14. In a nighttime theft, robbers broke into a South African provincial parks office and used a machine tool called a grinder to break into a safe holding several dozen rhino horns worth a fortune on the illegal market in parts of Asia. Smart move really - if you're a trader in illegal ivory. Much easier than having to hunt and kill 40 rhinos. So, is this a good reason for countries to burn/destroy their stockpiles? read the article here
  15. Poachers are killing the animal in record numbers because of its horn, but experts say education and conservation can save the species. Last year may have been the worst on record for rhinos, but 2014 hasn’t started off well, either: 6 rotting carcasses, horns hacked off, were discovered in the first week of January in South Africa’s Kruger National Park. “It was a particularly bad year for rhinos, especially here,” says Jo Shaw, manager of the World Wildlife Fund’s rhino program in South Africa. “We still have to get a final number, but I won’t be surprised if it crosses 1,000.” But it’s not the end of the species, she says. “It’s very distressing, every time, to hear another (rhino) has died a painful death, but I am confident it can be stopped. It has been done before.” Jo Shaw and Tom Milliken, the program leader tracking elephant and rhino trade for TRAFFIC, a global monitoring network, both agree that even though 2013 was a heart-wrenching year for rhinos, the animals will not go extinct in the wild. “At this point, rhinos are breeding well,” says Shaw. “The number of babies being born is higher than (number of) rhinos being killed. I still think awareness is the key to curb the killing.” Optimistic article by Raveena Aulakh in Canada's The
  16. Interesting article from the China-Africa Reporting Project on China's demand for rhino horn. The diversity of trafficing routes gives an indication of why the flow is so hard to interdict. >> The trafficking routes of rhino horns seized on their way into China vary in every case. Poached in Southern Africa, the rhino horns may be shipped in cargo holds from Cape Town or Maputo. They may also be transported to other African countries like Nigeria first and then shipped among timber or agricultural products to China. In other cases horns have been mailed or shipped to North America or Europe, and then flown on to China. “Mailing and cargo holds are the two main channels for rhino horn smuggling into China. The horns can also be transferred among large amounts of ivory,” << click here for the full article
  17. Karl Amman's excellent video on the Rhino Horn Mafia - The Hanoi Connection shows how dangerous it would be to legalise the trade. It seems that 90% of product sold in Asia as Rhino horn is fake.
  18. Hi everyone, I want to share this news with everyone. Check the following link: If you would like to help this cause, please consider sharing the news with your friends on facebook & twitter. Also, you can visit the company's site here, on facebook and twitter. Post or re-tweet with @RhinoHornLLC #RhinoHornLLC Thanks, Huyen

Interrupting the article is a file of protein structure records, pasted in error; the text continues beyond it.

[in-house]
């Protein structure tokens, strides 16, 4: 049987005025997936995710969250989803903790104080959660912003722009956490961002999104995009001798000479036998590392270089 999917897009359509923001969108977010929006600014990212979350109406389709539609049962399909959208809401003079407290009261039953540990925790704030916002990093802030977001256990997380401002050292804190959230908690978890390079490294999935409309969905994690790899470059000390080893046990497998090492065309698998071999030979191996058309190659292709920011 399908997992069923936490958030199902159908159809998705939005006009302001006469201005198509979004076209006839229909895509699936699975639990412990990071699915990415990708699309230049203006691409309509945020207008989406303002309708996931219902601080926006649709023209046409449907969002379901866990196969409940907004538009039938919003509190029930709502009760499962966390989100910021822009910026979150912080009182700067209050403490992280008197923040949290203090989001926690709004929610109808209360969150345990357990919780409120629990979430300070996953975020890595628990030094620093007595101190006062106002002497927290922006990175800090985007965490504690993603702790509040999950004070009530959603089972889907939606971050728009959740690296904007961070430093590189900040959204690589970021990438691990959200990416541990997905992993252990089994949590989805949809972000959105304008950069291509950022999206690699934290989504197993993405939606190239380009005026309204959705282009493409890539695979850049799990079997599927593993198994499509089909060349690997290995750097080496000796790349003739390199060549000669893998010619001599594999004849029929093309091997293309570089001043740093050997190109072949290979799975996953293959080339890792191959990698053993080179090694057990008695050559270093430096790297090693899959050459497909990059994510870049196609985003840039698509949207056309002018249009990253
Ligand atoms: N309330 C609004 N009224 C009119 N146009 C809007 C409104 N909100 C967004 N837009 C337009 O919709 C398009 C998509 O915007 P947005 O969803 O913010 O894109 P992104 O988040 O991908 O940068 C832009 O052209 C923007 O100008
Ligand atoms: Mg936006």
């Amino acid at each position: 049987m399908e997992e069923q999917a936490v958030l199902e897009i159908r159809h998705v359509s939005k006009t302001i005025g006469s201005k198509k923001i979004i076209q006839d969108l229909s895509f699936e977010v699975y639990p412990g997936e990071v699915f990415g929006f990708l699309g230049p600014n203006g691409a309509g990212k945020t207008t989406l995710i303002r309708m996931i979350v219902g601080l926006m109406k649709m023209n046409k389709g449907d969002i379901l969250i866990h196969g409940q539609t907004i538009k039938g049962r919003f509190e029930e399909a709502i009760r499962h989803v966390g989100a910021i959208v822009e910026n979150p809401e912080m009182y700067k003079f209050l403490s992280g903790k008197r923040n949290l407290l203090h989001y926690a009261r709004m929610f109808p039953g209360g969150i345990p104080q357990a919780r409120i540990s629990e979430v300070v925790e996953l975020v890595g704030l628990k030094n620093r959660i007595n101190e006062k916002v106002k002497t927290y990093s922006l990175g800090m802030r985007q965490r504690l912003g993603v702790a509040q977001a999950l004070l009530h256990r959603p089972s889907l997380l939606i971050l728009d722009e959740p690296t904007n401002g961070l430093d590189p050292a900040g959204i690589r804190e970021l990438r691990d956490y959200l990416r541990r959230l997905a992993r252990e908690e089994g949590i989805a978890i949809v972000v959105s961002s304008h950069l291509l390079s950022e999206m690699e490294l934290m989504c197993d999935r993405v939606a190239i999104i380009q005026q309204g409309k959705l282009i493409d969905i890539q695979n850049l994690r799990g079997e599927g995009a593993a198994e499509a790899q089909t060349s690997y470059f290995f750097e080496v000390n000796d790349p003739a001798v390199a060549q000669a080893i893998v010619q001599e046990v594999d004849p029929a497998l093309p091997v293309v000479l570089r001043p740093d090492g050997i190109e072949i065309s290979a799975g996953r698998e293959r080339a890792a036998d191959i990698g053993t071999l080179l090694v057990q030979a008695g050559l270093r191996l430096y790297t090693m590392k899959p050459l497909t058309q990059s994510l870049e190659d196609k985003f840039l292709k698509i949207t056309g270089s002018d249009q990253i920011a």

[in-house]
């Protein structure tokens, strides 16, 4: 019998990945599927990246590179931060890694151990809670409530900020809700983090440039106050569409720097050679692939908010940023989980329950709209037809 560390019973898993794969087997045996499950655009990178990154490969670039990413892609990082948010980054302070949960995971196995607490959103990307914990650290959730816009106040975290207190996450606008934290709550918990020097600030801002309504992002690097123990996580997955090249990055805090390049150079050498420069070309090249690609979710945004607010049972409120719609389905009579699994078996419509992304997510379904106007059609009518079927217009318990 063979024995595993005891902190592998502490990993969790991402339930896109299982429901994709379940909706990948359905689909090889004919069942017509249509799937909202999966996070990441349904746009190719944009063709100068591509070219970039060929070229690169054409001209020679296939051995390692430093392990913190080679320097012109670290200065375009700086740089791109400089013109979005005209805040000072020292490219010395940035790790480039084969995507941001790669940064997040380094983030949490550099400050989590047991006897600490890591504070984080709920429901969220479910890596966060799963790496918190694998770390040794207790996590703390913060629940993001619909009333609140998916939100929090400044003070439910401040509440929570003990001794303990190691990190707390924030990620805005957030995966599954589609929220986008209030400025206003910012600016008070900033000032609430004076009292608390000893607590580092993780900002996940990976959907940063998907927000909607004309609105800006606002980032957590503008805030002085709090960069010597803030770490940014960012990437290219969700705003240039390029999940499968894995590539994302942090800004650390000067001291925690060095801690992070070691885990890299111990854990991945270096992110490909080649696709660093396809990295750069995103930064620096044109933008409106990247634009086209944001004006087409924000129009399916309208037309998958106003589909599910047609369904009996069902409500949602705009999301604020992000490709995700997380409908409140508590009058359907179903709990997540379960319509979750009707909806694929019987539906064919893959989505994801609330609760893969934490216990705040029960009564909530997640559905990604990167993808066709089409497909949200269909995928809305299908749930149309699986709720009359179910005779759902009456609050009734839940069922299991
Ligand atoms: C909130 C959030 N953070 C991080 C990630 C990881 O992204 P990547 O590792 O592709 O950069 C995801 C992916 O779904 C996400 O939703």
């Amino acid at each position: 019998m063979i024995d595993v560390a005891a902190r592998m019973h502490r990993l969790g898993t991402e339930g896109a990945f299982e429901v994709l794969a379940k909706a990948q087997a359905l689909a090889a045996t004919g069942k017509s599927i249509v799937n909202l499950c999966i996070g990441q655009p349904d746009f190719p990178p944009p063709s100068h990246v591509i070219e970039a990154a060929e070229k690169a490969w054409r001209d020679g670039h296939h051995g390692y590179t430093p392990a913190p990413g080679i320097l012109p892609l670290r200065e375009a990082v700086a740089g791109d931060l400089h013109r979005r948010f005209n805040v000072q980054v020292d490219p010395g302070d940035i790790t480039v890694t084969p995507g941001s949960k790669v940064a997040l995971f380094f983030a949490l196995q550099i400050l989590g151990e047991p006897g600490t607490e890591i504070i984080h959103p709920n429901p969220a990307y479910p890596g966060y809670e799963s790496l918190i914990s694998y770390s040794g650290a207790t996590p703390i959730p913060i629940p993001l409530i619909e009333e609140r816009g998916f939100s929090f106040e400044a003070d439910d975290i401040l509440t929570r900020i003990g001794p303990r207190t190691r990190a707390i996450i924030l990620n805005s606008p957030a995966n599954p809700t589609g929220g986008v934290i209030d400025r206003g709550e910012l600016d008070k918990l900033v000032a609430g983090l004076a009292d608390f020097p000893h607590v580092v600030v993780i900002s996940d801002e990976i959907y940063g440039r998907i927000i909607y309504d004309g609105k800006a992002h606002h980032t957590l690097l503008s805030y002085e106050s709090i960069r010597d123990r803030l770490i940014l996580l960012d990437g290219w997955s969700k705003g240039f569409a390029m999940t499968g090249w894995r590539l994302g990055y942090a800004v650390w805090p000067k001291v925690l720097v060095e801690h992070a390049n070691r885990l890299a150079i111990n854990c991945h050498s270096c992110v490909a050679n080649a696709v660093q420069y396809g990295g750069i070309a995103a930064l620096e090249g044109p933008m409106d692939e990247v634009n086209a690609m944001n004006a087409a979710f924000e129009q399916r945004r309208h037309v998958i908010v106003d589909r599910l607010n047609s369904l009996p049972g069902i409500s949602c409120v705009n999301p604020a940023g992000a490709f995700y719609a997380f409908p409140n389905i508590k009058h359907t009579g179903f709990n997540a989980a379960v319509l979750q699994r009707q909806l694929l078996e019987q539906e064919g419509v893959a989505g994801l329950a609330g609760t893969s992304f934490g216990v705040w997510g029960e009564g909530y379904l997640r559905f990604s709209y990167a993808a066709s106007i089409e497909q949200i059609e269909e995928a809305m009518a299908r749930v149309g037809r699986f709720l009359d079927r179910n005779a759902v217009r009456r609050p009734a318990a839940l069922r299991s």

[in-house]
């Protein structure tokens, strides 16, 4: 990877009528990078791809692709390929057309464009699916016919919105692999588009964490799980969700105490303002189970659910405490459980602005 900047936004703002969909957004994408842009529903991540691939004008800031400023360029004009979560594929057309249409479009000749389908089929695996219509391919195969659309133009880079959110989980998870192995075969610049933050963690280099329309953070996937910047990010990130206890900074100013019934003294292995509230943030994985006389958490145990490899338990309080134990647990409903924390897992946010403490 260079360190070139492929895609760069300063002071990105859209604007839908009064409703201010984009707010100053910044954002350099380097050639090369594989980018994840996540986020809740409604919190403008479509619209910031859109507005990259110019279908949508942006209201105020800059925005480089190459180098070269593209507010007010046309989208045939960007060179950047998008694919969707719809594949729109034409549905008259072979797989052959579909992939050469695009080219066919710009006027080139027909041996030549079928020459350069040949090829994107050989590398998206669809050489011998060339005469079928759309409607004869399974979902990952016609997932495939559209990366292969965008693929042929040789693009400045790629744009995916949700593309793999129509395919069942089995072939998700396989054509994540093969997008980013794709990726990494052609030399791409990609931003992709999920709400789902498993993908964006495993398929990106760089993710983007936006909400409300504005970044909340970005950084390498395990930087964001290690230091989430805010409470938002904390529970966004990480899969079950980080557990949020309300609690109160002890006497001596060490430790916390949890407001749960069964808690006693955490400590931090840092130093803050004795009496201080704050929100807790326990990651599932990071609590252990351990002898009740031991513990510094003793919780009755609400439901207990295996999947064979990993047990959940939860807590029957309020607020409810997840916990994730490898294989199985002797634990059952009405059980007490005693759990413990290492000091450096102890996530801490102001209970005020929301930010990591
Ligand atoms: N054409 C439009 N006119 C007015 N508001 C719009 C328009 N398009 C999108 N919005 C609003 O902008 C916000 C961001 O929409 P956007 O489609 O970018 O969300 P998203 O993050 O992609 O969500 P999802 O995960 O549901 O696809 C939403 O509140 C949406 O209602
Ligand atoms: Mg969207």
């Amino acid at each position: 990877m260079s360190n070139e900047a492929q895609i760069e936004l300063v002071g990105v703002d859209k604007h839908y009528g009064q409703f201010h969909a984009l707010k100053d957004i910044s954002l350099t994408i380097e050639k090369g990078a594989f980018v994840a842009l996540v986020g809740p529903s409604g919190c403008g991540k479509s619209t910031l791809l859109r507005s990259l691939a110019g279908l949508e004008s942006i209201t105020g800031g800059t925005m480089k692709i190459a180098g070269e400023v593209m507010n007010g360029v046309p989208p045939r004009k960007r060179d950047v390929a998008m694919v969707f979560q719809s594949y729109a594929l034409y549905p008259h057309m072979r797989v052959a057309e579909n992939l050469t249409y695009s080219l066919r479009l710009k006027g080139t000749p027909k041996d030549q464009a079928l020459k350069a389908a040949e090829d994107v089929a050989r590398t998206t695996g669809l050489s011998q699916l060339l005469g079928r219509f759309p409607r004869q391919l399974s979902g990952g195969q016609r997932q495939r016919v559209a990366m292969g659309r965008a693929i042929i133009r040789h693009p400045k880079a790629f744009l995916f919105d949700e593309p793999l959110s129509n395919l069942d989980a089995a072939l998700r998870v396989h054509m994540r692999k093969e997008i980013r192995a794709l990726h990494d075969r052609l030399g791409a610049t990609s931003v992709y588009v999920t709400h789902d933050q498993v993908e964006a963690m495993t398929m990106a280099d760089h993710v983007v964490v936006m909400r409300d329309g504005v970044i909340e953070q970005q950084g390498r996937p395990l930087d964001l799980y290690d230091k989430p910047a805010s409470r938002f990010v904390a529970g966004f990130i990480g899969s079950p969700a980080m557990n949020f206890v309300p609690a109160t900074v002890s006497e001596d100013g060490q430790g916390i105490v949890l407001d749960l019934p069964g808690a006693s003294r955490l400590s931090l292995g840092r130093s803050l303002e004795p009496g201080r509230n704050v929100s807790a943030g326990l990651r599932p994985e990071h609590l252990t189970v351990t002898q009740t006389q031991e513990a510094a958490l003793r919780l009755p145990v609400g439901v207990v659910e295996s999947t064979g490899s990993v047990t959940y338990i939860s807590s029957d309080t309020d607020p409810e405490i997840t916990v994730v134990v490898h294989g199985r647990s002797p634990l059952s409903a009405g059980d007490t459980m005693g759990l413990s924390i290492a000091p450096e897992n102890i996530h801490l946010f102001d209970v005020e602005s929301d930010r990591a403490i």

19. Dear President Zuma, By JIM RIES | Published: Oct 27, 2012 Rhino poaching is nothing new, but what is new is the increased demand for rhino horns and the desperately low numbers of remaining rhinos left in the wild. When Olivia and Carter started One More Generation, it was so they could raise awareness to the issue of so many species being added to the endangered list. It seems like everytime you turn around, there is a new, even longer list of species in jeopardy of becoming extinct. OMG has teamed up with the folks at SPOTS (Strategic Protection of Threatened Species) in South Africa in an effort to help raise awareness to the dire issue of Rhino Poaching. Unless we can motivate South African President Zuma to take stark actions to immediately curb poaching in South Africa, Rhino’s will go extinct in our lifetime. We are asking students (and adults) to help us show President Zuma how urgent it is for him to get involved. We can make a difference for these animals by writing a letter to President Zuma asking him to do something now. Our goal is to collect 1,000 letters and or drawings addressed to President Zuma. We plan on having the letters personally delivered to President Zuma to show him and his staff how much we in America (and all over the world) care for these animals. Why has poaching for Rhino horn increased so dramatically? South Africa is home to the Big Five. While all of them are at risk, on average two rhinos are killed every day through illegal and cruel poaching. The reason for the increasing slaughter is that the horn is sold into the Asian traditional medicine markets. Rhino horns are composed largely of the protein keratin, also the main ingredient in hair, fingernails, and animal hooves, yet is has no proven medicinal value. In many cases the horn is hacked off while the animal is still alive. It is time to stop the animal cruelty and diminish the belief that the horn has any proven medicinal value. Ground-up Rhino horn powder is now valued at six times the price of gold. How are Rhino’s Killed? Syndicates use helicopters to shoot or dart a rhino with a tranquillizer gun to bring the animal down and then close in, hacking the horn off and then leaving the animal to bleed to death. However, Rhinos are more often shot with high powered hunting rifles than tranquilized with a dart gun. Often, if the cow has a calf, it is killed as well, both for the little bit of horn that it may have, but also to prevent it from interfering with the poachers as they hack the mothers horn out. Sometimes poachers are highly skilled professional hunters, who operate at ground level in a highly organized manner, with logistical support in the form of vehicles and other back-up. Less sophisticated poaching groups may consist of 4 to 6 individuals who are well armed and will infiltrate a community to get information on rhinos in the area. They will plan their kill, often shooting the animal in the knee to keep it from running away, or killing it outright. The animal is usually slaughtered and the horns are usually roughly removed with an axe or panga. Here is a video that breaks down the cold hard facts for you: Why you should get involved: Each and every one of us are supposed to be stewards of this planet and all it’s inhabitants. We are all they have got and they are depending on us to help them. Survival of many other species depend on us successfully fighting for the rhino’s survival. If the iconic rhino can’t be saved, what chance do the lesser known endangered species have? Your involvement in playing a role in conservation will be showcased on the OMG and SPOTS websites. Make this part of your resume one day. It is something to be very proud of – show the world you did not wait for someone else to take action and solve the problem. You stood up for what’s right and made your voice heard. The OMG and SPOTS letter campaign is not only about asking questions, it is also about bringing awareness to the plight of this defenseless animal. Letters will be delivered to the South African government and the media will be invited. By getting the media involved, a larger audience can be reached Remember, extinction is forever and each one of us has the power to make a difference. Please send us your letter today and we encourage you to also contact your school, church group or other community organization and ask them to also help collect letters as well. We have created an educational document on the issue which you can use to make your own presentation to schools and other community groups in your area. We will be awarding special prizes to the top three individuals who send us the most letters. Board members from SPOTS and OMG will also be picking their favorite letter and picture. If your letter or picture is chosen, you too will receive a special gift. Remember, together we can make a difference for these animals. Click on the ‘Community Rhino Presentation‘ link below to download the complete presentation. The file is very large so it may take a few minutes to download. Please be patient. If you have problems downloading the file, please email us and we can email you a copy as well. Click here to download your Presentation: Community Rhino Presentation We also found this wonderful short kids book titled Ronnie and the Rhino Horn which is great for younger kids. You can download the story here: Ronnie and the Rhino Horn Below we have added a few coloring pages you can print out and color-in and send to us. Please make sure you write your name on the picture and make sure we can read it so we can add it below: Daddy Rhino Coloring Page Mommy Rhino Coloring Page Mommy and Baby Rhibo Coloring Page Orphaned Babay Rhino Coloring Page Here are two Template Letters you can download and use if you would like, or you can just write your own letter. Either way, please make sure you mail or email us your letter today: Dear President Zuma Letter Template (4) Blank Letter for President Zuma Please address your letters to President Zuma and send them to our office at the address below. We will scan in all letters and post them below for the whole world to see. You may also email the letters directly to us at the email address below: One More Generation P.O. Box 143627 Fayetteville, GA 30214 Here is a great new music video about the need to save Rhinos for One More Generation… and beyond: Here are the letters we have received so far. Each letter is assigned a number according to the order in which they are received. We list all letters alphabetically by last name to make it easier to find your letter. Invite your friends and family members to view your letter here: Abby #152 – GA USA Abnett, Alexia #181 – Springs, Gauteng South Africa Aiaan, #88 Alex #138 – GA USA Alex #172 – GA USA Allard, Jillian #210 – GA USA Ames, Alexandra #46 – London UK Amini, Neda #7 – GA USA Amini, Naseem #8 – GA USA Anderson, Fiona #31 Anthony #139 – GA USA Anthony, Asha #224 – GA USA Arrington, Madison #27 - GA USA Avery #122 – GA USA Avery #130 – GA USA Avery #238 – GA USA Aycock, Joan #39 - GA USA Aycock, Lauren #63 Bailey, Sean #174 – GA USA Baker, Heather #141 – GA USA Barnes, Julia #217 – GA USA Barrett, Susan #182 – Somerset UK Bath, Sheila #93 – South Africa Belfo, Karen #193 – Quebec Canada Bell, Denise #102 Bettadapura, Keerthi #10 Bosley, Sandi #100 – Mexico Boswell, Katlynn #227 – GA USA Boswell, Natalie #242 – GA USA Bowes, Belinda #272 – Montreal, Quebec Canada Boxall, Ella #266 – Nottinghamshire, United Kingdom Brady, Colt #26 – GA USA Brennan, Kyran #68a Brown, Kaitlyn #151 – GA USA Bu, Julie #254 – GA USA Cadet, Ralph #198 – GA USA Carolyn, #47 Carter #129 - GA USA Carter Paul #124 – GA USA Cassell, Courtlyn #228 – GA USA Chance #153 – GA USA Chaney #236 – GA USA Chang, Leng Kar #89 – GA USA Chino, #50 Christensten, Stella #179 – GA USA Cody, #81 Collins, Abby #231 – GA USA Collins, Ava #232 – GA USA Cornett, Samantha #175 – GA USA Crawford, Bailey #234 – GA USA Cromie, Lauren #62 – USA Cutts, Sarah #230 – GA USA Danielle, #104 – NY USA Davey #117 – GA USA David #165 – GA USA De Los Santos, Adriana #187 – OH USA Delgado, Anthony #197 – GA USA Denver, Ella #86 – South Australia Douglass, Ty #199 – GA USA Drake, Victoria #222 – GA USA Dunn, Tristan #85 Dusenbury, Allison #186 – OH USA Eade, Cynthia #264 – GA USA Ebony, #87 Edmiston, Bailey #248 – GA USA Edmiston, Christopher #247 – GA USA Edmiston, Jackson #249 – GA USA Edmiston, Jonathan #251 – GA USA Edmiston, Tracy #250 – GA USA Egresi, Lori #271 – NY USA Erickson, Allie #213 – GA USA Espinel, Nicholas #260 – GA USA Faith #178 – GA USA Faulkner, Mary Katherine #192 – GA USA Faye, Allison #24 Fisk, Celine #66 Fisk, Samantha #67 Foote, Melinda #184 – OH USA Gabe #120 – GA USA Gabe #121 – GA USA Gaivin #114 – GA USA Garcia, Valentina #60 – GA USA Glasser, Dani #219 – GA USA Goodall, Jane #112 – VA USA Grace, #57 Grace #167 – GA USA Gueli, Alessandro #11 Guerremo, Paola #211 – GA USA Guerrero, Carmen #5 – AZ USA Haefer, Adrian #218 – GA USA Hamilton, Bryant #131 – GA USA Hance, Jeremy #41 – MN USA Hannah #146 – GA USA Hannah #159 – GA USA Hannah #168 – GA USA Hannah #176 – GA USA Harbin, Beth #25 Harnage, Andrew #20 Harnage, Lily #19 Harry, #82 – South Australia Harvill, Annette #112A – GA USA Healy, Valerie #110 – Glasgow, Scotland, UK. 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